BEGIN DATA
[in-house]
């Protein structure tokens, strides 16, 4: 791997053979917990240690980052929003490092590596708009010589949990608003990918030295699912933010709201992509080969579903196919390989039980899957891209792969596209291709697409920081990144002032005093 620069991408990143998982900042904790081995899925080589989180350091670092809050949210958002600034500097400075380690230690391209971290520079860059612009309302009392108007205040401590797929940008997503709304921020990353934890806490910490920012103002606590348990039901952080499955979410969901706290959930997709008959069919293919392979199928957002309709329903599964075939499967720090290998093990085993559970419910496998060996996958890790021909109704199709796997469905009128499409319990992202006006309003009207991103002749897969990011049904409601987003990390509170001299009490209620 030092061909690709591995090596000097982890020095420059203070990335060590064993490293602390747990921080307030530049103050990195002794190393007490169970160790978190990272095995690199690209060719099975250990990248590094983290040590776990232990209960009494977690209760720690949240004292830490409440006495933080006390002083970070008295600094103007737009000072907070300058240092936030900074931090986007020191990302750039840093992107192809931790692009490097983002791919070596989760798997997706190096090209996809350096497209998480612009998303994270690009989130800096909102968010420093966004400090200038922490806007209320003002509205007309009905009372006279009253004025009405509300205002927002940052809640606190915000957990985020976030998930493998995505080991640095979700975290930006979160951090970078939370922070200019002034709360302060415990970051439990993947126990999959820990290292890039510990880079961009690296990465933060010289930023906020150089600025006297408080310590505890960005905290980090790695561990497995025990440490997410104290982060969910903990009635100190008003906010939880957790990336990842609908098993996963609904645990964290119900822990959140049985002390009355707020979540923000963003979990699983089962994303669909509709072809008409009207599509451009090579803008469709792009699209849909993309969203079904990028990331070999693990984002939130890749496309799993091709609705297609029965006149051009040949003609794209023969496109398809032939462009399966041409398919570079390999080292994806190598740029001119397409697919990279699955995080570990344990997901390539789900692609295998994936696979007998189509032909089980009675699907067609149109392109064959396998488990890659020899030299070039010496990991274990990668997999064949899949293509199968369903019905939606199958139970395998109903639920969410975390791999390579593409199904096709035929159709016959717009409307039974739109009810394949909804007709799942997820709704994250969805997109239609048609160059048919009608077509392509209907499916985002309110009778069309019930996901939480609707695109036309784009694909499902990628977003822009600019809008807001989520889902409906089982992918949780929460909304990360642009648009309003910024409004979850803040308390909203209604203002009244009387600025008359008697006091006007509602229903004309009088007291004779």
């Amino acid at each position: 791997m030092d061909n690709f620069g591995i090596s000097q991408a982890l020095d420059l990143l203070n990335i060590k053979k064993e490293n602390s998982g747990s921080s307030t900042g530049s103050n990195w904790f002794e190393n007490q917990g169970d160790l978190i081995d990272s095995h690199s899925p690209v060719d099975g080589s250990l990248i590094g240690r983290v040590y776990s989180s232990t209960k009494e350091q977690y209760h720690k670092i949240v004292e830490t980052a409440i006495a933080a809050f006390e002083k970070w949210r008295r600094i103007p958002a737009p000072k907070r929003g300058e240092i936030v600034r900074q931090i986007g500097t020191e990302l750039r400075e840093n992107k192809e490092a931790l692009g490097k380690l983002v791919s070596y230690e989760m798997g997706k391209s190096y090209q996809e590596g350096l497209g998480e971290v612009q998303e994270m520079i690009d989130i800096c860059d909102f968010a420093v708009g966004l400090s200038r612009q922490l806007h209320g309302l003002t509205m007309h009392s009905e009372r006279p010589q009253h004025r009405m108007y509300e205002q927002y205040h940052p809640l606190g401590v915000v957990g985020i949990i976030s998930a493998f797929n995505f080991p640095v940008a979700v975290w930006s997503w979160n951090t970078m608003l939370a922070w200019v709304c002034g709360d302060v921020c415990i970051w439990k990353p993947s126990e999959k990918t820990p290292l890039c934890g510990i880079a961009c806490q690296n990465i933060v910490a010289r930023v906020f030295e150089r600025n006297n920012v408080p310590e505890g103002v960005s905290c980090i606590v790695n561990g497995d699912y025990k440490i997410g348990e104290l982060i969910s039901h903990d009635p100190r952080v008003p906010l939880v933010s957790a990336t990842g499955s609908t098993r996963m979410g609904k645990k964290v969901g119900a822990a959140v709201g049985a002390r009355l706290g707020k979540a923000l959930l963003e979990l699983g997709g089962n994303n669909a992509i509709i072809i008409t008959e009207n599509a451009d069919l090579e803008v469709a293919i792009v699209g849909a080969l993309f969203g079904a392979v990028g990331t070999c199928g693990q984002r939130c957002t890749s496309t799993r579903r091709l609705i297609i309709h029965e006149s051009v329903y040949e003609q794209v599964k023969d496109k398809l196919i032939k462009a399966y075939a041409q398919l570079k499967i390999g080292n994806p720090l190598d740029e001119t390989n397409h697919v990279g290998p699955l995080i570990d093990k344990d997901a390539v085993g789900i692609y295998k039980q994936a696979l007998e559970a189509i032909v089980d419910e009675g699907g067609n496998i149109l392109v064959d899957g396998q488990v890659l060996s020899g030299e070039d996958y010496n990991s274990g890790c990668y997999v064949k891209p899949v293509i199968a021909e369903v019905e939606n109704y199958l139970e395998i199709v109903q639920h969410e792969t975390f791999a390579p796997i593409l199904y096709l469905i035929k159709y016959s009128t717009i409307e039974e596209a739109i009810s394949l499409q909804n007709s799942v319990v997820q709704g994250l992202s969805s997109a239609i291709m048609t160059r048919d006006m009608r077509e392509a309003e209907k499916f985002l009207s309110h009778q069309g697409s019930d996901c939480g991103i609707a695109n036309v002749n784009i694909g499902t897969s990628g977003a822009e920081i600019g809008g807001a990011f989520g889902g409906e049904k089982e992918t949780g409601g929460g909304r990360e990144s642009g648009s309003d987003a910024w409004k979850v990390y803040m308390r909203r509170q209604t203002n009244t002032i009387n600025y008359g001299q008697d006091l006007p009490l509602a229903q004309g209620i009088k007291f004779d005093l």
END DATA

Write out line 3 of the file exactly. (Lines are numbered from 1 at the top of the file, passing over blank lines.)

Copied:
């Amino acid at each position: 791997m030092d061909n690709f620069g591995i090596s000097q991408a982890l020095d420059l990143l203070n990335i060590k053979k064993e490293n602390s998982g747990s921080s307030t900042g530049s103050n990195w904790f002794e190393n007490q917990g169970d160790l978190i081995d990272s095995h690199s899925p690209v060719d099975g080589s250990l990248i590094g240690r983290v040590y776990s989180s232990t209960k009494e350091q977690y209760h720690k670092i949240v004292e830490t980052a409440i006495a933080a809050f006390e002083k970070w949210r008295r600094i103007p958002a737009p000072k907070r929003g300058e240092i936030v600034r900074q931090i986007g500097t020191e990302l750039r400075e840093n992107k192809e490092a931790l692009g490097k380690l983002v791919s070596y230690e989760m798997g997706k391209s190096y090209q996809e590596g350096l497209g998480e971290v612009q998303e994270m520079i690009d989130i800096c860059d909102f968010a420093v708009g966004l400090s200038r612009q922490l806007h209320g309302l003002t509205m007309h009392s009905e009372r006279p010589q009253h004025r009405m108007y509300e205002q927002y205040h940052p809640l606190g401590v915000v957990g985020i949990i976030s998930a493998f797929n995505f080991p640095v940008a979700v975290w930006s997503w979160n951090t970078m608003l939370a922070w200019v709304c002034g709360d302060v921020c415990i970051w439990k990353p993947s126990e999959k990918t820990p290292l890039c934890g510990i880079a961009c806490q690296n990465i933060v910490a010289r930023v906020f030295e150089r600025n006297n920012v408080p310590e505890g103002v960005s905290c980090i606590v790695n561990g497995d699912y025990k440490i997410g348990e104290l982060i969910s039901h903990d009635p100190r952080v008003p906010l939880v933010s957790a990336t990842g499955s609908t098993r996963m979410g609904k645990k964290v969901g119900a822990a959140v709201g049985a002390r009355l706290g707020k979540a923000l959930l963003e979990l699983g997709g089962n994303n669909a992509i509709i072809i008409t008959e009207n599509a451009d069919l090579e803008v469709a293919i792009v699209g849909a080969l993309f969203g079904a392979v990028g990331t070999c199928g693990q984002r939130c957002t890749s496309t799993r579903r091709l609705i297609i309709h029965e006149s051009v329903y040949e003609q794209v599964k023969d496109k398809l196919i032939k462009a399966y075939a041409q398919l570079k499967i390999g080292n994806p720090l190598d740029e001119t390989n397409h697919v990279g290998p699955l995080i570990d093990k344990d997901a390539v085993g789900i692609y295998k039980q994936a696979l007998e559970a189509i032909v089980d419910e009675g699907g067609n496998i149109l392109v064959d899957g396998q488990v890659l060996s020899g030299e070039d996958y010496n990991s274990g890790c990668y997999v064949k891209p899949v293509i199968a021909e369903v019905e939606n109704y199958l139970e395998i199709v109903q639920h969410e792969t975390f791999a390579p796997i593409l199904y096709l469905i035929k159709y016959s009128t717009i409307e039974e596209a739109i009810s394949l499409q909804n007709s799942v319990v997820q709704g994250l992202s969805s997109a239609i291709m048609t160059r048919d006006m009608r077509e392509a309003e209907k499916f985002l009207s309110h009778q069309g697409s019930d996901c939480g991103i609707a695109n036309v002749n784009i694909g499902t897969s990628g977003a822009e920081i600019g809008g807001a990011f989520g889902g409906e049904k089982e992918t949780g409601g929460g909304r990360e990144s642009g648009s309003d987003a910024w409004k979850v990390y803040m308390r909203r509170q209604t203002n009244t002032i009387n600025y008359g001299q008697d006091l006007p009490l509602a229903q004309g209620i009088k007291f004779d005093l």